Image credit: Hammer & Tusk on Unsplash
I recently wrote an ASN article that focused attention on the art of materials science teaching online. In the closing statement of this article, I said:
“… there was one big thing missing from this story of online education, the positivity of the socio-educational student-teacher experience. We all sit in a small office space at home or work talking to each other through a computer screen. Even with a colorful background this is very different from a large amphitheater filled with students interacting cerebrally and dynamically with the professor. Today in a lockdown pandemic the seats in the lecture theater are empty. This is a sorely missing aspect of teaching and learning and virtually impossible to emulate online.
“My suggestion is we replace ourselves from occupying those little black boxes isolated from one another on a computer screen to instead placed sitting together in those empty seats in the lecture theater, a step towards simulating the teaching-learning environment when we are all together in the same space live and benefiting from each other’s presence.”
As soon as this article appeared online, it was brought to my attention that my idea was a reinvention of the wheel in the sense that not only had my idea been reduced to practice, but it had been taken into the world of artificial intelligence, deep learning, gaming, and avatars.
In brief, the gaming company NetEase has developed AI technology that can transform a 2D photograph of a person into a 3D life-like avatar. Massively multiplayer online role-playing game (MMORPG) goes much further and allows the avatars to be integrated into and made consistent with the game’s visuals for any kind of in-game model.
NetEase promises to make the character of avatars even more lifelike by expanding the game mechanics with human-like expressions and movements, thereby making the technology available to a wide range of game developers.
I expect that AI gaming technology will rapidly appear in the classroom as this is the next level of sophistication towards solving the socio-education challenges I discussed with online teaching.
Now one can create the lecture theater environment to order. This advance in online teaching can produce a familiar and comfortable setting for students and instructors who have been locked into their offices or at home in front of a computer monitor.
Most importantly, students are transformed into realistic avatars seated in the lecture theater with an avatar lecturer; a familiar scene that is beginning to closely resemble the real-world and mimic the creative, dynamic experience that enables live and meaningful teaching and learning.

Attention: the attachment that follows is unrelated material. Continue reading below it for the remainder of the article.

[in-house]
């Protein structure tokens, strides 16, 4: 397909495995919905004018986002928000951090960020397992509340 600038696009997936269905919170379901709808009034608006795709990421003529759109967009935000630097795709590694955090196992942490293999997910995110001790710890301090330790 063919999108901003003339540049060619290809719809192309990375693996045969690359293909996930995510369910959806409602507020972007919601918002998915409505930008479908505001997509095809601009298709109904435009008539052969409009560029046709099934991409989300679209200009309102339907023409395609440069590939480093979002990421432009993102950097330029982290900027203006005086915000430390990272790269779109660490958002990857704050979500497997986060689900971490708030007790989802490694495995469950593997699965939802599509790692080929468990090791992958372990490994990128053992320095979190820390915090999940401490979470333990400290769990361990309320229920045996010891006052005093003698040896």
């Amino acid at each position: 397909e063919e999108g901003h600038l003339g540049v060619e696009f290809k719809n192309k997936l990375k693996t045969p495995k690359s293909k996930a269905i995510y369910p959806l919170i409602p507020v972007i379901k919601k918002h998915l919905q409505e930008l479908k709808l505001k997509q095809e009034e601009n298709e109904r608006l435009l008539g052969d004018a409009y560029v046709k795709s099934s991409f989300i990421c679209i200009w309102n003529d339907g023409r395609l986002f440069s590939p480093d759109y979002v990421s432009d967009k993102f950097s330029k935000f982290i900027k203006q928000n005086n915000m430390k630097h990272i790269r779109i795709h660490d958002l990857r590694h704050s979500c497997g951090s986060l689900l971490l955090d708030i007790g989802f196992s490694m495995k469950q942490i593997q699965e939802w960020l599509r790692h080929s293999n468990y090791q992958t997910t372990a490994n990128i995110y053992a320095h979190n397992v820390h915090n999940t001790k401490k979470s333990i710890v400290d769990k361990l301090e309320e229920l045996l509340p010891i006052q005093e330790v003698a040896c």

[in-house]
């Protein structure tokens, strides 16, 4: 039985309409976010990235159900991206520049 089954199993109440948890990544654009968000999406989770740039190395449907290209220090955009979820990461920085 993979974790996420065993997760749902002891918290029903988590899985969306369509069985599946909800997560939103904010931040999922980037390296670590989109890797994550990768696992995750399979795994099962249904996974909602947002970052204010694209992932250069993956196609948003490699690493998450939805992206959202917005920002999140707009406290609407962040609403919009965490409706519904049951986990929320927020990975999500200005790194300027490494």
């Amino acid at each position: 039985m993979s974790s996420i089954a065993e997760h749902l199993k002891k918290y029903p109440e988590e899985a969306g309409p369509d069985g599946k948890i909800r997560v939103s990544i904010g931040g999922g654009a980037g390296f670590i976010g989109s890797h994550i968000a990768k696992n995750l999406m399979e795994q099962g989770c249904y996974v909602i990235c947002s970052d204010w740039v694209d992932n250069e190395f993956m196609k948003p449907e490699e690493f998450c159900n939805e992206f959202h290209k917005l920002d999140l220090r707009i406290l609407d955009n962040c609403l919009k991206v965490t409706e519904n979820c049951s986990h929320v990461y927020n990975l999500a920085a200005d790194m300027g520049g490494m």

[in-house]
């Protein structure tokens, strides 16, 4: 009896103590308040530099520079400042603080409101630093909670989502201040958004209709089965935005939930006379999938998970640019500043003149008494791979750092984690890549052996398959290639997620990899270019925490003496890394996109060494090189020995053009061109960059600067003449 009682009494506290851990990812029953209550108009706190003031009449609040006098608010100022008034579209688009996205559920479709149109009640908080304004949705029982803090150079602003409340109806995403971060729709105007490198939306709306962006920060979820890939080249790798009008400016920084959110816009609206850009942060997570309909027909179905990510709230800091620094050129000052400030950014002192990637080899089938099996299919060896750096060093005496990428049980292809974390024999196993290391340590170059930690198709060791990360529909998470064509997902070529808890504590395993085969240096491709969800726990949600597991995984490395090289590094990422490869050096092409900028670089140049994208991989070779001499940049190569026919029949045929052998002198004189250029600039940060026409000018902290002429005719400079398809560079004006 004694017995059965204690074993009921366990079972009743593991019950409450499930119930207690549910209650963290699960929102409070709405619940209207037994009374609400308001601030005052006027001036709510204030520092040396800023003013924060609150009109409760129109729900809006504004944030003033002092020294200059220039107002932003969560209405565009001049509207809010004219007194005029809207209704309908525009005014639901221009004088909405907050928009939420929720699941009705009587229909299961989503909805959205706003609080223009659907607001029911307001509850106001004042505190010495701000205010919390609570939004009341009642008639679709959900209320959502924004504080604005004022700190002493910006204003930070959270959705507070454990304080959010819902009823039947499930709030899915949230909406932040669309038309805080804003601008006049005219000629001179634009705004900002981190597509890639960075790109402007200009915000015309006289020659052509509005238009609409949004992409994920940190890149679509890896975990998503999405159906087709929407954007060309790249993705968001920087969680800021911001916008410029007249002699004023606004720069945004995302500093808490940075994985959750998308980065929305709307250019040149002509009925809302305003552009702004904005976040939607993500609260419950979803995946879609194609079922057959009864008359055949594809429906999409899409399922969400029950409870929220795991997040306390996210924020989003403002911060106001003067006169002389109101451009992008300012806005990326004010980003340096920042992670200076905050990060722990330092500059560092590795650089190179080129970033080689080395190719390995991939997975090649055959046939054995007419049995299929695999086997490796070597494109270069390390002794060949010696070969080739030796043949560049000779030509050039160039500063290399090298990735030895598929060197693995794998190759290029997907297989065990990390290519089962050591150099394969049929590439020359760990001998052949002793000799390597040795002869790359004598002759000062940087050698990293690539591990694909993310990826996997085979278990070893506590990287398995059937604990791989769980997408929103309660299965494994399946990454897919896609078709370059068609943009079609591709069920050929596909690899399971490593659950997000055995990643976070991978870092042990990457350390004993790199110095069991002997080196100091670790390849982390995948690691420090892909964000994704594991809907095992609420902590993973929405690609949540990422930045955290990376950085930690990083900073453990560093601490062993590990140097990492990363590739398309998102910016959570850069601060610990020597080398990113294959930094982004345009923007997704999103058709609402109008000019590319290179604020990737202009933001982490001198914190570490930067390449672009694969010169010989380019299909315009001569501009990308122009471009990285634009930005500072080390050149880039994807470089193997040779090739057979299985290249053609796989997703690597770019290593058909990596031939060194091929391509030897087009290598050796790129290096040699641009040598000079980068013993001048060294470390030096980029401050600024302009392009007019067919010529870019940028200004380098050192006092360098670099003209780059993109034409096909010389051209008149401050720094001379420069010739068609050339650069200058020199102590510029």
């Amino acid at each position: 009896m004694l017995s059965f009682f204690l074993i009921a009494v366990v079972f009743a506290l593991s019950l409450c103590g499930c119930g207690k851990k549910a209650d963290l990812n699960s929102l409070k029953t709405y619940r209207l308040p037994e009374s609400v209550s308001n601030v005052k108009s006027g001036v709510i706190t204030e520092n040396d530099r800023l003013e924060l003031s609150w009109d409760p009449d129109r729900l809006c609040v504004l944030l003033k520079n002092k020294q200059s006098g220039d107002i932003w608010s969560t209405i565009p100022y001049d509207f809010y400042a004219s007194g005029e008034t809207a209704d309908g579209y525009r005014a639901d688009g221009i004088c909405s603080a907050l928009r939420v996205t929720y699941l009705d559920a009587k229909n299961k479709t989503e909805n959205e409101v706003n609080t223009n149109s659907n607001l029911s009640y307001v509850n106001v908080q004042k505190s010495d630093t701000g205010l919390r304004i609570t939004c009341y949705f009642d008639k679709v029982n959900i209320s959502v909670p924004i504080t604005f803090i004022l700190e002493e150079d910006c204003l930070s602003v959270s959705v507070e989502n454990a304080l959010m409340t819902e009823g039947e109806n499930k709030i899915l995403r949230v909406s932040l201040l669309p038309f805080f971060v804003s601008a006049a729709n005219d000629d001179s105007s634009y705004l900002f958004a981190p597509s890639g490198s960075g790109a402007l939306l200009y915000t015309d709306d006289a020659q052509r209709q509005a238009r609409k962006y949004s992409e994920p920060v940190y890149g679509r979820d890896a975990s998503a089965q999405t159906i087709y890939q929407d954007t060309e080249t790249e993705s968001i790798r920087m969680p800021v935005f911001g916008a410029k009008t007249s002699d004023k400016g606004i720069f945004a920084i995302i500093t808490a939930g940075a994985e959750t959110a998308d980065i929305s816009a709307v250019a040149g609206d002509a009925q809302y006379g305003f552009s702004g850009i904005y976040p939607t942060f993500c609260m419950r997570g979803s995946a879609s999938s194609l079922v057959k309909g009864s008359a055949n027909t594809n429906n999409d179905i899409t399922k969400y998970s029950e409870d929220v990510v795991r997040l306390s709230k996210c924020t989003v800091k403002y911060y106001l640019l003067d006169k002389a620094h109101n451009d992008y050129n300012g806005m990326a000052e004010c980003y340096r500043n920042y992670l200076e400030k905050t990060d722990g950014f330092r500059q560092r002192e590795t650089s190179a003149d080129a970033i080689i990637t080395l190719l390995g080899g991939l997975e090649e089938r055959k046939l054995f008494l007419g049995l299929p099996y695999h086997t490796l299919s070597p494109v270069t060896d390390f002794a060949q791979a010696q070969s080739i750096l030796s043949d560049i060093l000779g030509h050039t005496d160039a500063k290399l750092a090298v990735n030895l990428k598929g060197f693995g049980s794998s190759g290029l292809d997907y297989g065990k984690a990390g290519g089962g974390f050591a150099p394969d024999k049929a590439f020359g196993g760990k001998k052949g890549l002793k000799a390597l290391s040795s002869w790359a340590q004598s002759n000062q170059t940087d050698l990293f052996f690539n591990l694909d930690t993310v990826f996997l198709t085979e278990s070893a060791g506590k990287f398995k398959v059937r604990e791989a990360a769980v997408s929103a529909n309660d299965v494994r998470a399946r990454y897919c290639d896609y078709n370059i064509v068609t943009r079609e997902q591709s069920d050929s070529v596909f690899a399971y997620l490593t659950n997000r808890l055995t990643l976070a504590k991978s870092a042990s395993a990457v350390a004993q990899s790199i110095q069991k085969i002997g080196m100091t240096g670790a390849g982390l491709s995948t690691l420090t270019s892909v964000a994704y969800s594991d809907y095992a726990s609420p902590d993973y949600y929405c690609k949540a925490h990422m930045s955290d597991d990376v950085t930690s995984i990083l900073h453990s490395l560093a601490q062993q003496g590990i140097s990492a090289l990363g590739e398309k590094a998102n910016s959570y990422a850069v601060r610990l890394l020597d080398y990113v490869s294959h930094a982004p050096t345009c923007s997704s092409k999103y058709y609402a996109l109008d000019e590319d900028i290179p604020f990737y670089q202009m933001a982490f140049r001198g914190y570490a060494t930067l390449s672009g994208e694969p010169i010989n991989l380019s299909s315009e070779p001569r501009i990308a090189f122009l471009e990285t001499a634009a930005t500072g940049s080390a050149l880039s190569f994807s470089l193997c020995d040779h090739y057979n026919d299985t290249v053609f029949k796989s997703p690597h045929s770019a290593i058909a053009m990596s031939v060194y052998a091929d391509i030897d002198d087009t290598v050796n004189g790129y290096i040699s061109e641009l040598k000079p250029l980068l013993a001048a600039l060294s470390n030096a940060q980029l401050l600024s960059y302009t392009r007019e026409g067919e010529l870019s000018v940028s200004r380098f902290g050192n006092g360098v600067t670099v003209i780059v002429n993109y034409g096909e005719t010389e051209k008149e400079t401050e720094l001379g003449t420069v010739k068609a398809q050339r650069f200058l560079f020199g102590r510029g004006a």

This is the next level beyond current online teaching software. I predict we will see gaming in the classroom in 2021 evidenced by the launch of the AI gaming technology in an International Conference on Distributed Artificial Intelligence held in Beijing last year, which was enabled by a partnership between the conference organizers and NetEase.
“Gaming” a conference with AI and deep learning technology was truly an impressive accomplishment, creating a realistic environment out of an artificial stay-at-home affair. Within the lecture theater, conference attendees listened to the lectures, posters were hung on billboards outside the lecture theater, talks were zoomed onto a screen, speakers and attendees communicated through their avatars, questions appeared in avatars chat boxes, and the whole scene was eerily close to reality.
This is not simply an individual case and more of these new kinds of online conferences have burgeoned recently, such as the AI conference held in the game “Animal Crossing” by Nintendo, and graduation ceremonies held in the game “Minecraft”.
If you ask what is next, I see virtual reality (VR) complete immersion in an artificial setting entering the online classroom. Virtual practices are envisioned to make teaching and learning an even more engaging experience for students and instructors in schools and universities. Beyond VR, is augmented reality (AR), the creation of digital objects integrated into a real-world environment, and mixed reality, making experimentation in online virtual laboratories a “reality”.
To amplify, these challenges are currently being met by competing tech giants, such as Google, Amazon, Apple, Microsoft, Ruby Garage, and others, who are producing and marketing immersive VR and AR learning tools designed to enrich the whole experience of learning.
More the point, learning organizations and technology-builders, such as MIT’s Campaign for a Better World, are researching and prototyping all kinds of human/machine learning systems with developmental media that augment reality beyond gaming, making both formal and informal learning fun, personally meaningful, and memorable.
Welcome to the new world of gaming online education! I see this as the future face of immersive teaching and learning solutions for the education of certain groups, such as students and adults with disabilities, those living in rural areas, and others for which the cost of education is out of reach.
Written by: Geoff Ozin
Chemistry Department, University of Toronto, Ontario, Canada, Web sites: www.nanowizard.info, www.solarfuels.utoronto.ca, www.artnanoinnovations.com